ROUNDUP Audio Interfaces . . . for a Song

WE ADMIT IT: COMPUTER RECORDING INTERFACES AREN’T AS SEXY AS SYNTHS or virtual instruments—at least not at first glance.
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WE ADMIT IT: COMPUTER RECORDING INTERFACES AREN’T AS SEXY AS SYNTHS or virtual instruments—at least not at first glance. Nonetheless, they’re the conduit between your musical concept and reality. We set out to find the latest and greatest desktop wedges and half-rack boxes under $500, though in a couple of cases something was so cool for the ducats that we raised the size or price ceiling just a little.

To put the interfaces through their paces, I ran a variety of tests using standalone synths, an electric guitar, my trusty Stelling five-string banjo, several different DAW packages, and dynamic and condenser mics including Shure SM57 and KSM32 models.

Akai EIE and EIE Pro

The retro styling of the EIE and EIE Pro is an eye catcher, but there’s plenty of substance and a couple of thoughtful surprises. Both units offer the same large VU meters, which glow bright red if you overload the inputs and are large enough to read from across the room.

The standard and Pro units off er two channels fed by four analog inputs, and four outputs, with four XLR/TRS combo jacks on the front and four TRS jacks on the rear. Four inserts let you pipe your choice of outboard processing into the pre-conversion signal chain. A monitor selector switch can choose inputs one and two, three and four, or both channel pairs. In addition to the USB-B jack for computer connection, the units include three powered type A connectors, so you can connect multiple EIE units, drives, controllers, or dongles—very welcome, as USB devices tend to multiply like ants at a picnic. The EIE’s five-pin MIDI jacks are welcome when I want to drag my beloved Kawai K5000 (or any pre-USB hardware synth) out of the closet.

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The build is solid, with resolutely positive switching, and no wobbly knobs. Each channel offers a switch for 48V phantom power, and switches for each of the four inputs toggle between mic/ line and guitar input. The hi-Z setting served my Brian Moore iGuitar well, adding more tuneful realism to my amp-modeling plug-ins.

The major difference between the EIE and EIE Pro is audio resolution: The former is 16-bit/48kHz while the Pro goes to 24-bit/96kHz. Both sound great and are easy to use. The street price difference is not much more than $50, making springing for the Pro a no-brainer.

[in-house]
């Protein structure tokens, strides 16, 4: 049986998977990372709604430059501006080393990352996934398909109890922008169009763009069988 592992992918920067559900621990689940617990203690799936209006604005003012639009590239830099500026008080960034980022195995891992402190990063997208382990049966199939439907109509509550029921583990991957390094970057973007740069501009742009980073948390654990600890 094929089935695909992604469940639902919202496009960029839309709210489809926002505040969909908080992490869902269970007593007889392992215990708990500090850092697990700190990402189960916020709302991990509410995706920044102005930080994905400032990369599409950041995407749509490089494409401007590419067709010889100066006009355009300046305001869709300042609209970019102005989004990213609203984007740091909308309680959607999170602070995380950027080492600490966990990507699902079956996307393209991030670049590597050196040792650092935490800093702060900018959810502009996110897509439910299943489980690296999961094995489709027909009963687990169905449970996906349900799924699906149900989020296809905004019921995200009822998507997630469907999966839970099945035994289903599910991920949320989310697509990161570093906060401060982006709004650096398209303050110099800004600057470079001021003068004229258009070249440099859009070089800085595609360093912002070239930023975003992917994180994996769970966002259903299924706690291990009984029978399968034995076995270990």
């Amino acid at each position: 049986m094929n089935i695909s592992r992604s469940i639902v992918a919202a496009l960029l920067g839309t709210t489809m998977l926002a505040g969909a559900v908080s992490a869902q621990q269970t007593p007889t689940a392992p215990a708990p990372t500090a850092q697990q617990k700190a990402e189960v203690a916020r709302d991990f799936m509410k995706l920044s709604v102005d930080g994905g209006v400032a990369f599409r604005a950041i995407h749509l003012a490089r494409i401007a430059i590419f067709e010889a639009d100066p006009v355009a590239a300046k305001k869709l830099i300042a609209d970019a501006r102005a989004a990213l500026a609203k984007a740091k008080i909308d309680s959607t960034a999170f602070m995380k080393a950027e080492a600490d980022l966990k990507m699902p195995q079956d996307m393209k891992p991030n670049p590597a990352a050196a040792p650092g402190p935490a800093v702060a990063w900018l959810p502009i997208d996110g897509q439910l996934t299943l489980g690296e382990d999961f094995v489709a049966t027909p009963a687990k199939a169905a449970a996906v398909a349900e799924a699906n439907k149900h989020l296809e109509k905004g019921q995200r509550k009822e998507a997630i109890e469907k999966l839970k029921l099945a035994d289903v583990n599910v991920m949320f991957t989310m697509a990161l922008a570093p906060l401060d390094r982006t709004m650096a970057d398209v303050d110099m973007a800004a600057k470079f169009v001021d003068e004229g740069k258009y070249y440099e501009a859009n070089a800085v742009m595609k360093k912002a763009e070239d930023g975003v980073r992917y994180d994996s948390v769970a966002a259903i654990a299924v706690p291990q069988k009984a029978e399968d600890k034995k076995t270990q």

EIE: $299 list | $199 street
EIE Pro: $449 list | $249 street

Apogee Duet 2

Heads turned when Apogee brought their highly regarded converters to affordable, small-footprint devices like the Duet 2. USB powered and roughly the same size as a hard drive, it places nearly all its I/O on a breakout cable, except the headphone jack. My first impression was that a dangling cable was more messy than beneficial, but it has its advantages in small recording spaces where things get moved around. The cable holds a pair of balanced XLR/TRS combo inputs, plus balanced 1/4" outs. An additional $100 buys a breakout box that has separate pairs of XLR and 1/4" ins, plus XLR outs.

When you download drivers, you also receive Maestro 2, a software control panel where you can set input levels, switch between line and instrument, enable phantom power, and set the sample rate (up to 192kHz). Connecting the Duet 2 by USB launches a popup that offers to set it as the default interface, sparing you a trip to Audio/ MIDI Setup or System Preferences. Note that the Duet 2 is for Mac only.

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The crisp OLED display is easy on the eye, and in conjunction with a large center wheel, you can control levels for input, monitor output, and headphones. I was impressed with the high resolution and smoothness of the wheel—no abrupt level changes here.

The Duet 2 immediately distinguished itself with velvety highs and detailed reproduction of transients and other sonic nuances. It conveyed the rich tone and transients of my Stelling banjo without sounding tubby. Close-miked recordings of flugelhorn solos carried the embouchure noise clearly. Synth plug-ins sparkled. Although its price edges past the top end of our range, the Duet 2’s stellar converters make it a great choice if quality of I/O is more important than quantity.

$595 street (no list price given)

Avid Mbox